to code it in they would either require a predetermined character name or be able to trigger the destination via an in game command. as all addons are open source neither method would remain secret long enough to profit enough from the time required to create an addon with enough market exposure.

of course if all addon authors announced a small tax on users on their home server it could be a nice way to fund addon development. time they didnt need to spend farming gold they could put into addon development. perhaps the community wouldnt mind.

Zerotorescue said...

Of course this is an interesting idea but I reckon the chance of success of hacking a site like (to steal the emails/passwords used there) will be a lot better than this.


1) Many developers don't use Curses SVN, Mercurial or GIT repositories and just issue a HTTP upload for which no such key is required.
2) Close; the only limit in place is to require a hardware event for adding gold to a mail.
3) Code obfuscation goes a long way. There are many methods one could use to hide the code, in this method probably the best would be to password-protect it and let the hacker post the password in the channel which is then used to remove the password from the code and execute it.

The issue with code obfuscation would be that it's against the WoW ToU which may or may not be enforced by Curse.

KhasDylar said...

There are several problems with that idea.
1. Hacking someone Wowace/Curse account won't give you access to the source codes, because they are version controlled and you can't just simply upload any malicious code into a branch.
2. Even if you could do #1, the original author will see the next time he tries to upload some of his own code, that he doesn't have the newest version of his own code. Tell me any developer, who would not be suspicious about this. Even if the addon is maintained by multiple authors, they probably talk to each other and would notice such "unauthorized" code uploading within hours, days at max.
3. #2 is not an issue if the addon is not maintained anymore and is abandonned. Not many people are using abandonned addons (at least I hope so). Even if some people are using such a dead addon, they are not so many. For example, I used to use agUnitFrames for a while after it was abandonned, 'cause I didn't have to update it (no WoW patch came out). The first time a WoW patch came after that addon went dead, I had to switch to something else (I choose ShadowedUnitFrames), because agUF didn't work like it used to be and I didn't want to correct it.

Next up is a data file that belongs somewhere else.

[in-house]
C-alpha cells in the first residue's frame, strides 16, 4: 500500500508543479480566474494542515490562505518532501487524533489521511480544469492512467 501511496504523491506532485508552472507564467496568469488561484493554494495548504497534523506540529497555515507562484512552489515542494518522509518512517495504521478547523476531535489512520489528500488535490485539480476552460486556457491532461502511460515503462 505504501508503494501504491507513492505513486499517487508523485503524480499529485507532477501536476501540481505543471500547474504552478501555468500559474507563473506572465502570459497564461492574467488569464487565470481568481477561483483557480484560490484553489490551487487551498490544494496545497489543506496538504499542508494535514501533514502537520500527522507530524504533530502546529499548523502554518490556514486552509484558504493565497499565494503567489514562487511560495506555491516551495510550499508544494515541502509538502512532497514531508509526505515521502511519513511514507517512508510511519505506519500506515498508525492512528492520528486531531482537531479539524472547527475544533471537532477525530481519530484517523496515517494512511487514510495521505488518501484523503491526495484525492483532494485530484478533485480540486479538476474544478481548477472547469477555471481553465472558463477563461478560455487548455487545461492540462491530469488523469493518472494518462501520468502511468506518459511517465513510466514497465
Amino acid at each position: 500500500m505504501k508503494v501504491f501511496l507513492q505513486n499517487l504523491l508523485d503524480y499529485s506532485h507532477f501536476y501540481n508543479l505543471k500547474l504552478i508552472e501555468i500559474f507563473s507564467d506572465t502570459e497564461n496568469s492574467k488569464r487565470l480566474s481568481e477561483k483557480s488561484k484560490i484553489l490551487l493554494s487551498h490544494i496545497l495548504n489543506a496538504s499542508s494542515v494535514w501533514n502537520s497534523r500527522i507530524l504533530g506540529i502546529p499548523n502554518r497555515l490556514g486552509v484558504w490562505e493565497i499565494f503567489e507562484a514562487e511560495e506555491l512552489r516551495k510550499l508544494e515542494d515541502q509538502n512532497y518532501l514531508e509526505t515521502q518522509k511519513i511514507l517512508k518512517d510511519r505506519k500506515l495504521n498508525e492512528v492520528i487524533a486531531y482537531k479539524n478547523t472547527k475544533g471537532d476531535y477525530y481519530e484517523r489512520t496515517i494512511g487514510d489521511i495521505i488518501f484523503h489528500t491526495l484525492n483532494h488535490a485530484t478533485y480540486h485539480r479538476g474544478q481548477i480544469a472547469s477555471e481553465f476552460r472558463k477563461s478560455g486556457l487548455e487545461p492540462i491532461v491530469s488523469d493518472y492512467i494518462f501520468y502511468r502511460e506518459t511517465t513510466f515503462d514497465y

4. Let's talk about a popular addon, like Bartender4 or something like this. If the hacker could upload his malicious code and make the players download that hacked addon, houndreds or thousands players are using it. If it would steal any amount of gold, it could not go unnoticed for long time. Such stealer addon would be cougth within hours, just because the sheer numbers of players using it.

Oscella said...

A lot of the comments miss a very social approach. Help. While it is true that hacking a wowace, curse, or even a prominent website's SVN/Source code repository is hard and risky, that my friends is overkill.

We are in an online community of anonymous gamers. It only takes a day of LUA study and some malicious intent, and here's how.

"Dear Addoauthor:
I noticed your addon isn't updated often, I know a little bit of LUA and I'd like to help with the small updates in-between major updates. I can take care of the small stuff like curseforge and wowace tickets leaving the big tasks to you. Let me know what you thinks. - HelpfulPpl102"

Then, a few weeks later, in the name of 'helping' others, he adds a small auto mail feature of some sort related to the addon. A socially malicious person could easily come up with a 'valid' reason to add in such a feater, and then add a small bit of well obsfucated code. Then, voila, Superman 3. Have it send 1% or 2% of total money and you'll slowly get it.

Imagine how quickly a malicious, well spoken and slightly LUA educated social could get into assisting with TSM's auto-mail addon. No hacking needed, and TSM has so many moving parts that you average TSM user would probably not see the code until it was too late, and since a user of TSM does plenty of AH biz, they'd probably not notice the gold loss until much later.

Anonymous said...

"Since WoW 'con artists' do not have access to victims's PC (only their account), it's almost impossible for them to do the trick."

Not if you use the same passwd on Curse as on WoW. Even with authenticator you'd get hacked then. Besides, Curse had malicious Flash banners in the past.

This idea is nothing new, btw. There have been developers of addons who got a trojan, leading to exploit in addon.

Anonymous said...

Evil yes, but you'll be banhammered so hard as soon as it's discovered and the GMs track the recipent of the mails.

chewy said...

A better approach for the would be scammer is to write their own addon. Find something popular like reforging, AH addon or similar. Write multiple different addons because you're going to get caught and the obvious way to continue after your caught is to fool your prey into believing the threat has gone.

Start introducing Gevlon's suggestion slowly, maybe after 6 months or so. Have multiple accounts on Curse and so forth such that when you're caught in one place you have others to fall back on. Remember you're trying to build trust in order to become "viral".

And finally, I'm not suggesting anyone does this but only that the possibility for someone to do it exists. Beware of what you download.

Stede said...

It'd be shutdown in <12 hours. A high percentage of the playerbase uses Postal, which displays logs from mailing sessions in the standard chat frame.

This would get noticed, reported, and shutdown in short order.

Zanthor said...

The code to do this is protected since 2.0...

PROTECTED SetSendMailMoney(amount) - Add money to next mail sent using SendMail(). -- Protected as of 2.0